Effects of Constructivist Learning Environments || Relationships between students' conceptions of constructivist learning and their regulation and processing strategies

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  • Relationships between students' conceptions of constructivist learning and their regulationand processing strategiesAuthor(s): Sofie M. M. Loyens, Remy M. J. P. Rikers and Henk G. SchmidtSource: Instructional Science, Vol. 36, No. 5/6, Effects of Constructivist LearningEnvironments (SEPTEMBER 2008), pp. 445-462Published by: SpringerStable URL: http://www.jstor.org/stable/23372650 .Accessed: 28/06/2014 17:03

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  • Instr Sei (2008) 36:445-462 DOI 10.1007/sl 1251-008-9065-6

    Relationships between students' conceptions of constructivist learning and their regulation and processing strategies

    Sofie M. M. Loyens Remy M. J. P. Rikers Henk G. Schmidt

    Published online: 12 August 2008 The Author(s) 2008. This article is published with open access at Springerlink.com

    Abstract The present study investigated relationships between students' conceptions of

    constructivist learning on the one hand, and their regulation and processing strategies on

    the other hand. Students in a constructivist, problem-based learning curriculum were

    questioned about their conceptions of knowledge construction and self-regulated learning, as well as their beliefs regarding their own (in)ability to learn and motivation to learn. Two

    hypothesized models were tested within 98 psychology students, using a structural equa tion modelling approach: The first model implemented regulation and processing variables

    of the Inventory of Learning Styles [ILS, Vermunt (Learning styles and regulation of

    learning in higher education - towards process-oriented instruction in autonomous

    thinking, 1992)], the second model of the Motivated Strategies for Learning Questionnaire

    [MSLQ, Pintrich and de Groot (Journal of Educational Psychology, 82, 33-40, 1990)].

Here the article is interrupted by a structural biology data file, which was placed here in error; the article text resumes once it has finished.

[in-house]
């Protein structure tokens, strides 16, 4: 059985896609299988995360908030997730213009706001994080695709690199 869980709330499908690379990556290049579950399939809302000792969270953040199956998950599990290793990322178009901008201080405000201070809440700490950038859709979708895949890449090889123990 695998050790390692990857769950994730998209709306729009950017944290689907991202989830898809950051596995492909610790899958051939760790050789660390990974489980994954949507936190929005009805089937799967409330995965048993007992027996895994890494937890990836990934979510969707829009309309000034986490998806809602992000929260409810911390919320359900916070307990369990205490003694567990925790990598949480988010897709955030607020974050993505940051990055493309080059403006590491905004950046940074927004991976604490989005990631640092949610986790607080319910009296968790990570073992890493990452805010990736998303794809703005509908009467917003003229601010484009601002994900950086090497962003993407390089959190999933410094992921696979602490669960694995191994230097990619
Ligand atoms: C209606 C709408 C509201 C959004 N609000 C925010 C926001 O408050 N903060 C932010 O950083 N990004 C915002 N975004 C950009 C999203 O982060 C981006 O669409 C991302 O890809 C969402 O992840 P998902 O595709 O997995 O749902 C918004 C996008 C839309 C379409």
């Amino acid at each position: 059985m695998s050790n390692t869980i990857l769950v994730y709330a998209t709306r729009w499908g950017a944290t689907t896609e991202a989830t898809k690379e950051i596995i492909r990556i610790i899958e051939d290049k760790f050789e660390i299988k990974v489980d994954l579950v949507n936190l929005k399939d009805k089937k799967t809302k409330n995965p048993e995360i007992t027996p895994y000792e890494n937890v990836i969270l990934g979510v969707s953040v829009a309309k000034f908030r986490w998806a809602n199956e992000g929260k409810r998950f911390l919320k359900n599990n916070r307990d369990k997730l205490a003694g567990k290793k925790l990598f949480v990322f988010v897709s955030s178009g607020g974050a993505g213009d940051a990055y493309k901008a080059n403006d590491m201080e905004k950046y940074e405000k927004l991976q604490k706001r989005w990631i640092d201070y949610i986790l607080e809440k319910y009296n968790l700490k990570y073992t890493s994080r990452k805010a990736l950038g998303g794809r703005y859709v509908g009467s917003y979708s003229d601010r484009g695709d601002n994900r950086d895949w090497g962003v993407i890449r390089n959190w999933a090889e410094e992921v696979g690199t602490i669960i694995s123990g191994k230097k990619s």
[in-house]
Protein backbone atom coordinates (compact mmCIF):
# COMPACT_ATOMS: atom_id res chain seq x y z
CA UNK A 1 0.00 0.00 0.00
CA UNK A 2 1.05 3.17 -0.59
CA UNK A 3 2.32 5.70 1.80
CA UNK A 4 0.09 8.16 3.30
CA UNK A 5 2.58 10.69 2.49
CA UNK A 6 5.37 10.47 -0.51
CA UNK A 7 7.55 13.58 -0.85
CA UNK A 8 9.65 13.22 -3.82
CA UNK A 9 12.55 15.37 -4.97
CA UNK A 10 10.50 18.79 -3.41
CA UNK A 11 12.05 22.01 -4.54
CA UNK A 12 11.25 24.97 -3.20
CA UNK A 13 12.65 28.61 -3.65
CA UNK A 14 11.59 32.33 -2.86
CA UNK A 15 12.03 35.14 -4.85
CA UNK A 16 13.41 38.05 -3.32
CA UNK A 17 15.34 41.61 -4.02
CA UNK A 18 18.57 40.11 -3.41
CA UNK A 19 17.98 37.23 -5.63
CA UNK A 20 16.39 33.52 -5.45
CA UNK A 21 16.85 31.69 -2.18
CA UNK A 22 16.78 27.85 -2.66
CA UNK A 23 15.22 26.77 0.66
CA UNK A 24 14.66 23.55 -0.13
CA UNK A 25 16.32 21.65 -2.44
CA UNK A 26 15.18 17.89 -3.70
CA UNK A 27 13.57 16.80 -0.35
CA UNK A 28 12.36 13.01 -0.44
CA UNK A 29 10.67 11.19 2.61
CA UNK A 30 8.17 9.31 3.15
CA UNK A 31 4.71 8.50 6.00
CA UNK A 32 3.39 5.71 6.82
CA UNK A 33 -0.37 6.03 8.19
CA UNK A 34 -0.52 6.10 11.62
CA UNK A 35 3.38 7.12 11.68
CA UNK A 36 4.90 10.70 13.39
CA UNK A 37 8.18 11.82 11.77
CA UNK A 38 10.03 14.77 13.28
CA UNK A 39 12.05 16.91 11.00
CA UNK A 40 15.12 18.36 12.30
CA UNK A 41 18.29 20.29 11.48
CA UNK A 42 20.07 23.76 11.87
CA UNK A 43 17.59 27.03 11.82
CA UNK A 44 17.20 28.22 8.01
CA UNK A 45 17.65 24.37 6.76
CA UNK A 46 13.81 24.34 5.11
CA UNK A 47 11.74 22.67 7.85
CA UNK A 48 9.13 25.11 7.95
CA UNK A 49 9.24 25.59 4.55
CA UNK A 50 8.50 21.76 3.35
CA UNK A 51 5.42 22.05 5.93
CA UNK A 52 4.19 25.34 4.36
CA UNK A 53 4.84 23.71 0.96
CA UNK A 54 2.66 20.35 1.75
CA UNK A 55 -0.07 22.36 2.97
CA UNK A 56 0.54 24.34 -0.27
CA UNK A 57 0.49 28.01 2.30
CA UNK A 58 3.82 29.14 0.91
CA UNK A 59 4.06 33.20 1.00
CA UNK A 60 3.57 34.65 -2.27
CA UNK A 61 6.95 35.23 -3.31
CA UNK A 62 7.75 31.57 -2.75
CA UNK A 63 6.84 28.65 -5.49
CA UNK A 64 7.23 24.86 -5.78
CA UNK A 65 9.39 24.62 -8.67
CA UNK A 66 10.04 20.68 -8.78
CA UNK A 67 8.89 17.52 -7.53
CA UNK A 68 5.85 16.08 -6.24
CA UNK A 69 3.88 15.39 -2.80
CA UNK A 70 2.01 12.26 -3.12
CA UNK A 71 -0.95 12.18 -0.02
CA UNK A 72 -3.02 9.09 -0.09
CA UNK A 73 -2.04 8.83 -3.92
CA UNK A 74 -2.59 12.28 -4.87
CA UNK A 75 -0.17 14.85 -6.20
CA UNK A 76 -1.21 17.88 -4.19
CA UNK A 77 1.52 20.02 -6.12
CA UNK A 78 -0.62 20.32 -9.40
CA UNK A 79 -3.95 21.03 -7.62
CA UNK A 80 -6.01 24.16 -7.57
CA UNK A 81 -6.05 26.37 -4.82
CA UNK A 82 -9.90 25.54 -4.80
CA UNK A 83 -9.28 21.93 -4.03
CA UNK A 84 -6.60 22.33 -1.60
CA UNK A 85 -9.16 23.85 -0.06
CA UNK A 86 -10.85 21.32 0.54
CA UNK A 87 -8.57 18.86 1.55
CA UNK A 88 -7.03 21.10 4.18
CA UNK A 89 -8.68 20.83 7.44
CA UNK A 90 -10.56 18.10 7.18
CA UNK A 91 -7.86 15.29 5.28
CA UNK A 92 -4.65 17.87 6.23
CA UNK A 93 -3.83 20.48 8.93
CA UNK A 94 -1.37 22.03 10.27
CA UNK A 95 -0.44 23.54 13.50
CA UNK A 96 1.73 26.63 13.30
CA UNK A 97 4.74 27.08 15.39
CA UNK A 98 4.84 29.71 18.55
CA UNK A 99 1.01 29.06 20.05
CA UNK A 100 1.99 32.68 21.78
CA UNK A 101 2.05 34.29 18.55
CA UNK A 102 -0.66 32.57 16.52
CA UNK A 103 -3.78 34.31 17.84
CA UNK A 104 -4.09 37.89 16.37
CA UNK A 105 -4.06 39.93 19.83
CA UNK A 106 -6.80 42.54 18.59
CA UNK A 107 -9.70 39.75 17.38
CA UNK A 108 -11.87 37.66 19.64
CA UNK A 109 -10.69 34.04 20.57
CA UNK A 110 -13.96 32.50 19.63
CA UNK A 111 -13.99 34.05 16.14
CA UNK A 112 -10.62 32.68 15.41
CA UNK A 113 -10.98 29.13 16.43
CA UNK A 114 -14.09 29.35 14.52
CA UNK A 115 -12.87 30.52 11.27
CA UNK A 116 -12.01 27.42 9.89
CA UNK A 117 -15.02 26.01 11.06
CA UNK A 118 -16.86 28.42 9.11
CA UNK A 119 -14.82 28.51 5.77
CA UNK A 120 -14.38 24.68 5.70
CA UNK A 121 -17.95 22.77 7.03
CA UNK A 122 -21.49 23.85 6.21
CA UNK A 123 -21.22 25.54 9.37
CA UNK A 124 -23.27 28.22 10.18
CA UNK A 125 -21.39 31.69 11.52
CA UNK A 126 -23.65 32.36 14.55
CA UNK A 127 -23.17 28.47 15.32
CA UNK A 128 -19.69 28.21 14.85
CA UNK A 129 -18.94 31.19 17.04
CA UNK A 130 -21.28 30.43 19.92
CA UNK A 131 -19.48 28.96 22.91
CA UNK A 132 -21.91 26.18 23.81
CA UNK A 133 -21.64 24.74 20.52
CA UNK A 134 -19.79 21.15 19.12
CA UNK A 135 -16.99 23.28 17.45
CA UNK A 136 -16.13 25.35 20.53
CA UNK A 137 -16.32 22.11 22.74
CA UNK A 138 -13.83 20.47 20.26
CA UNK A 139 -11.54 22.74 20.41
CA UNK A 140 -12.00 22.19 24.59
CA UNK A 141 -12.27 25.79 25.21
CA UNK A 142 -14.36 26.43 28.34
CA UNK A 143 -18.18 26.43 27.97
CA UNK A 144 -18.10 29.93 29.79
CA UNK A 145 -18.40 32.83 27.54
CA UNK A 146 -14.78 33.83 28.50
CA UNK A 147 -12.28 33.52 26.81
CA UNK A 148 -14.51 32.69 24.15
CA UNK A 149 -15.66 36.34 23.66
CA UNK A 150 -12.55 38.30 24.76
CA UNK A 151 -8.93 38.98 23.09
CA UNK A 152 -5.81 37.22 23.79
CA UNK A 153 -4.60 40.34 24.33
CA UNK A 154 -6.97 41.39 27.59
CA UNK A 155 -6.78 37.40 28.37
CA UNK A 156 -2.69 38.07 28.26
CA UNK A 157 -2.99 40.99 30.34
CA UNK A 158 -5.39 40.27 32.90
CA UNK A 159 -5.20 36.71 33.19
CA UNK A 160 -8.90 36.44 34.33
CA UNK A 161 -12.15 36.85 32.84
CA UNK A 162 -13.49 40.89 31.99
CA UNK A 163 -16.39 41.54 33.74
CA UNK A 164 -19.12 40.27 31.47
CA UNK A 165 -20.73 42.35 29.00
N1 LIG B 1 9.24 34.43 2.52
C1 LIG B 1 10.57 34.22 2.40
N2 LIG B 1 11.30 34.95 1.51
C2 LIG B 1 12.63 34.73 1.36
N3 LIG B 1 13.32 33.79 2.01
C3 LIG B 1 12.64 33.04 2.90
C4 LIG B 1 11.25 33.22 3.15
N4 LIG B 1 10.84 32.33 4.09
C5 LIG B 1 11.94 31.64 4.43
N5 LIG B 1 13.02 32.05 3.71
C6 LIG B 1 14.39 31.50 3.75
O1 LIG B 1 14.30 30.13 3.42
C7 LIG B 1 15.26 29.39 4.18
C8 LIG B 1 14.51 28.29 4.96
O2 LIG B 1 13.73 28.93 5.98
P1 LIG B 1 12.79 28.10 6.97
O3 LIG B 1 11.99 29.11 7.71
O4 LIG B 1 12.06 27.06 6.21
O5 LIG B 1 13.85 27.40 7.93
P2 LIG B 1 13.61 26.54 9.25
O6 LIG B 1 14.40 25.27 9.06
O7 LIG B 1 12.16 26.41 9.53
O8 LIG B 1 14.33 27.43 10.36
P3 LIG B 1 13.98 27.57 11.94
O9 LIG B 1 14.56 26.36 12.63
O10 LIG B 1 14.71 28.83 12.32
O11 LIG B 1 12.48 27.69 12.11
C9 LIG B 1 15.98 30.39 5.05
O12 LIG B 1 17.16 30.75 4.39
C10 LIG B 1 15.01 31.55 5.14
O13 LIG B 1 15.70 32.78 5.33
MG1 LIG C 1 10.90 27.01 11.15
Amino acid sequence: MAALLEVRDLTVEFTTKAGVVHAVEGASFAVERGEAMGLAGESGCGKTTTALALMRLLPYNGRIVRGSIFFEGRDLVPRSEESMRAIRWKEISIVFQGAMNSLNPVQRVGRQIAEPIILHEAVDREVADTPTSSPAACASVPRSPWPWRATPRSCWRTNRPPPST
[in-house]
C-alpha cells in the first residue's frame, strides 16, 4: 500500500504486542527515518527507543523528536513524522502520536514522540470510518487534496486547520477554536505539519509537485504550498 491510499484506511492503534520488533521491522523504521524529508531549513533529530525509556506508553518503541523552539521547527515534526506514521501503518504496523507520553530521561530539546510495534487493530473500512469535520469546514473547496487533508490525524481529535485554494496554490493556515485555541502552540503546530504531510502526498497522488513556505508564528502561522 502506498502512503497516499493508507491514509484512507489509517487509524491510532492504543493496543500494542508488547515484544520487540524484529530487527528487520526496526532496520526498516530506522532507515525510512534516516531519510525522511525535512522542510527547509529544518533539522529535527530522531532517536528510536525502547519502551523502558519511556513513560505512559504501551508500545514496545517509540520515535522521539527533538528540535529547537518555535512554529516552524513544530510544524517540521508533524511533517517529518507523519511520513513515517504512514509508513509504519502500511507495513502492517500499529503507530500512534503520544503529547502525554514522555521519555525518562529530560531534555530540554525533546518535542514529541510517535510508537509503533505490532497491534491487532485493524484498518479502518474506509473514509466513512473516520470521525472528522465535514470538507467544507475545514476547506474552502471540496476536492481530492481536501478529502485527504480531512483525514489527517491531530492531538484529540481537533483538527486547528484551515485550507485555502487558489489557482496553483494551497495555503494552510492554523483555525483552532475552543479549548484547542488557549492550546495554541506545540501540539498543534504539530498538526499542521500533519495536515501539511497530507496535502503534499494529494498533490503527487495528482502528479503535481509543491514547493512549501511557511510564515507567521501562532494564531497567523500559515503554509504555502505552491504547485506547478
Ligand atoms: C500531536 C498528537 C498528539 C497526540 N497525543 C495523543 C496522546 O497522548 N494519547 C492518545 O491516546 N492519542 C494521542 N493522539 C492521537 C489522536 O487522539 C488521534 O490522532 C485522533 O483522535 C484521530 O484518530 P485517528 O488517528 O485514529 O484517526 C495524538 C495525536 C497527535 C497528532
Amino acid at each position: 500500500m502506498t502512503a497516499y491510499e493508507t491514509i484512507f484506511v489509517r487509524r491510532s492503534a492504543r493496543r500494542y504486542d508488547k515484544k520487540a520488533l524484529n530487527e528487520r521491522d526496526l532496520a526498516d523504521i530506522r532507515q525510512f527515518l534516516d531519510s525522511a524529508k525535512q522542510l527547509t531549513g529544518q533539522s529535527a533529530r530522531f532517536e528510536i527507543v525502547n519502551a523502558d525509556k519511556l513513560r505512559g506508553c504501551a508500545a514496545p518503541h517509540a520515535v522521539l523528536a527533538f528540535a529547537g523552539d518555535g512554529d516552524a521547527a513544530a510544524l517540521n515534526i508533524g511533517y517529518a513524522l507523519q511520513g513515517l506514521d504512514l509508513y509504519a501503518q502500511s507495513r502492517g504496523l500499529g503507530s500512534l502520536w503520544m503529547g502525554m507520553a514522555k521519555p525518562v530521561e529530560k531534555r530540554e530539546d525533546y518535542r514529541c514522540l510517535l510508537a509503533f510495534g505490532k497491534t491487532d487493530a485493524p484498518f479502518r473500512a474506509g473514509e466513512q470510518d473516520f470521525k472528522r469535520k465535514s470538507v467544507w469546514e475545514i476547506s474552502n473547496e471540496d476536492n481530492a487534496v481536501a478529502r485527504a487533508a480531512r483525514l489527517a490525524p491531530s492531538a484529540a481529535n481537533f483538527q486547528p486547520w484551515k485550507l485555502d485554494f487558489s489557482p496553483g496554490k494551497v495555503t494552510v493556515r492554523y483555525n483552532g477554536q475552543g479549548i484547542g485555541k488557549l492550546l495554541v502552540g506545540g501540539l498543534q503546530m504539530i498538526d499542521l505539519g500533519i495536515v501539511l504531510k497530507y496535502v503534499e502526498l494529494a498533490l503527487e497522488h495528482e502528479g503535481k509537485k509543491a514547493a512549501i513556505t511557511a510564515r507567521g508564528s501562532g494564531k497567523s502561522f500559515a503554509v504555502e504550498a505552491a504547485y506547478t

Results showed that structural relations exist between conceptions of constructivist

    learning and regulation and processing strategies. Furthermore, students who express doubt

    with regard to their own learning capacities are at risk for adopting an inadequate regu lation strategy. A three-tiered structure of conceptual, controlling, and operational level

    appeared valid for the MSLQ variables, but not entirely for those of the ILS.

    Keywords Cognitive strategy use

    Conceptions Constructivism ILS

    MSLQ Self-regulation

    Education involves the interplay of learners, teachers, and learning environments. In

    contrast to a few decades ago, the learner has received a more central role. Students

    themselves decide to a larger extent what and how to learn and they actually need to take

    responsibility for their own learning in order to become more effective learners (e.g., Kuhn

    2007). One view on learning that considers the learner as an active agent in the process of

    S. M. M. Loyens (H) R. M. J. P. Rikers H. G. Schmidt

    Department of Psychology, Erasmus University Rotterdam, Burg. Oudlaan 50, Rotterdam 3062 PA, The Netherlands e-mail: loyens@fsw.eur.nl

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  • 446 S. M. M. Loyens et al.

    knowledge acquisition is constructivism. Constructivism is an umbrella term for various

    views on learning (Gijbels et al. 2006), which focus on how learners create meaning and

    which argue that this knowledge construction process requires active engagement of the

    learner. A working definition of constructivism could be: A theory of how we learn,

    grounded in philosophy, that has led to the development of several educational applications

    (e.g., problem-based learning). Constructivism is, however, embodied in numerous ways

    (e.g., Windschitl 2002). Nevertheless, most views share four core features or constructs

    that should be considered while creating learning environments for students. These con

    structs can be labelled as (1) knowledge construction, (2) cooperative learning, (3) self

    regulated learning, and (4) the use of meaningful, authentic problems in education (e.g., Driscoll 2005; Marshall 1992). In short, knowledge construction refers to the use of prior

    knowledge when new information is interpreted. Second, cooperative learning embodies

    the idea that social interaction and negotiation can help learners in their knowledge

    acquisition process. A third construct within constructivist learning, self-regulated learn

    ing, presupposes aspects such as goal-setting, metacognition, and self-assessment and is

    viewed as the key to successful learning. The use of meaningful problems in education,